A Brief Outline of the ‘Apology’ by Tertullian
Part 1: Chapters 1-9
In these chapters Tertullian argues that the experienced hatred of Christians is unjust, moreover that the judicial procedures involving persecution of Christians is unjust, seeing that the first accusation is simply bearing the Christian name. Tertullian then argues on account of Christian blamelessness and raises questions regarding the origin of laws that permit Christian persecution (An argument from Antiquity, “consider your roots, rulers”). He states that Christians are persecuted on ungrounded charges, and to search for the truth among rumors. Lastly, he gives an eternal perspective, ‘we are all men’.
Part 2: Chapters 10-16
These chapters are dedicated to refuting the accusation of sacrilege and treason, why worship pagan gods who are made from the dead? The insufficiency of such a religion is evident. This is why pagans must ‘prostitute their gods!’ Even when one reviews the ‘sacred rites’, the author argues, “Your gods have more to complain of you than of Christians.” There are no grounds for comparison when one looks at the offense of the cross, and the worship of other shapes.
Part 3: Chapters 17-23
Tertullian argues that there is only one true God; the Christian object of worship. This God reveals himself in the scriptures. The antiquity and majesty of the scriptures point to his Glory. But His glory is revealed even more fully in Christ: where God (divinity) and man (humanity) unite. Tertullian ends this section speaking of angels and demons, the proof of facts in spiritual matters, and the truth of Christ
Part 4: Chapters 18-35
Tertullian’s writing shouts, ‘your gods do not exist, your gods are unworthy!’ The Christian God is the dispenser of kingdoms! While Christians refuse to give in, the pagans fear amounts to hatred. It is in this section that Tertullian expounds upon the second ground of accusation; ‘treason against Caesar’. Claiming to the pagans, ‘you search for safety in Caesar’. A Christians safety is found in the one true God. In fact Christians even pray for Caesar and a delayed ending for Rome, because it is their God who appoints all things! While Caesar might be lord, he is not Lord. This is why Christians will pay no vain homage to Caesar.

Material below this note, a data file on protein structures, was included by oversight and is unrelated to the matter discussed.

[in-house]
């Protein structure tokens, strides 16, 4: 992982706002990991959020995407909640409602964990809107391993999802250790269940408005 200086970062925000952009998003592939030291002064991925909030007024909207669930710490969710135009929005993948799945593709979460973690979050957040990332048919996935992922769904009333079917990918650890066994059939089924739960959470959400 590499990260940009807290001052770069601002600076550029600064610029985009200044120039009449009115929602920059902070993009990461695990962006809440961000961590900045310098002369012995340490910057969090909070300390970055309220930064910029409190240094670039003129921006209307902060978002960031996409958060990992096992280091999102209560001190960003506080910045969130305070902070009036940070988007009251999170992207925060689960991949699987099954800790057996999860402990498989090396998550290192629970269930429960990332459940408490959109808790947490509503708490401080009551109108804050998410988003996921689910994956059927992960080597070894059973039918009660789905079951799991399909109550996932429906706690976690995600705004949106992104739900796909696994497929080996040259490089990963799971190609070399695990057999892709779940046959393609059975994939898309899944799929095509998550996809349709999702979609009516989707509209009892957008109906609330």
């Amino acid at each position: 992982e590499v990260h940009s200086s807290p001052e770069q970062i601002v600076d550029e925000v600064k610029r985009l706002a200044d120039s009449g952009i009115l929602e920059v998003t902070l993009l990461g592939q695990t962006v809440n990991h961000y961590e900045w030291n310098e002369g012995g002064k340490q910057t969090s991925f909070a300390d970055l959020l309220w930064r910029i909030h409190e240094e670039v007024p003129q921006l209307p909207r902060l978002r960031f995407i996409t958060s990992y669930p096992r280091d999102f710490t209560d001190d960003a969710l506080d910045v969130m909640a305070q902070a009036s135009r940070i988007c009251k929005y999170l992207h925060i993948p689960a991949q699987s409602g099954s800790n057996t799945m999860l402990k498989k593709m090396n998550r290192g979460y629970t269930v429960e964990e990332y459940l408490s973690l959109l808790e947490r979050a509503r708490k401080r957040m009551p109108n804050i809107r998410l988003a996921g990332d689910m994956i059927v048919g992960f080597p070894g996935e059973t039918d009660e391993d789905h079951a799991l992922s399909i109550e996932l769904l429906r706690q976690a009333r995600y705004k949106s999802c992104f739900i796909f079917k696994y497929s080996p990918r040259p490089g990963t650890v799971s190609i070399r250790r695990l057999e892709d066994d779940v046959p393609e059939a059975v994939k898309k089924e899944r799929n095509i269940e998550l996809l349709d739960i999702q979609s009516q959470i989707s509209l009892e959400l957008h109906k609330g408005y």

Part 5: Chapters 36-50
In the last section Tertullian paints a picture of true Christianity, ‘we treat all men the same’, he argues, ‘we even love our enemies!’ He argues that there is nothing wrong with Christians rejecting what pleases pagans, and pagans rejecting Christian delights. He asks, what wrong have Christians done, ‘See how we love one another?’ He then explains that the sources of trouble are to be found in pagan human affairs. Christians are being charged on grounds of the name not wrong deed, Christians are without crime! Tertullian then issues a challenge to review the charges against Christianity based on reality, not on the speculations of poets and philosophers. But, what ever the end may be, Christians would rather be condemned that apostatize from God. In fact, he argues that in continuing to persecute Christians, the pagans must understand that ‘the blood of Christians is seed!’
Tertullian’s Apology is formally addressed to the ‘rulers of the roman empire’. The Apology is primarily an account of the Christian experience of hatred and injustice at the hands of the Romans. Tertullian strives in his argumentation to demonstrate the absurdity of pagan religions in comparison to the truths of Christianity.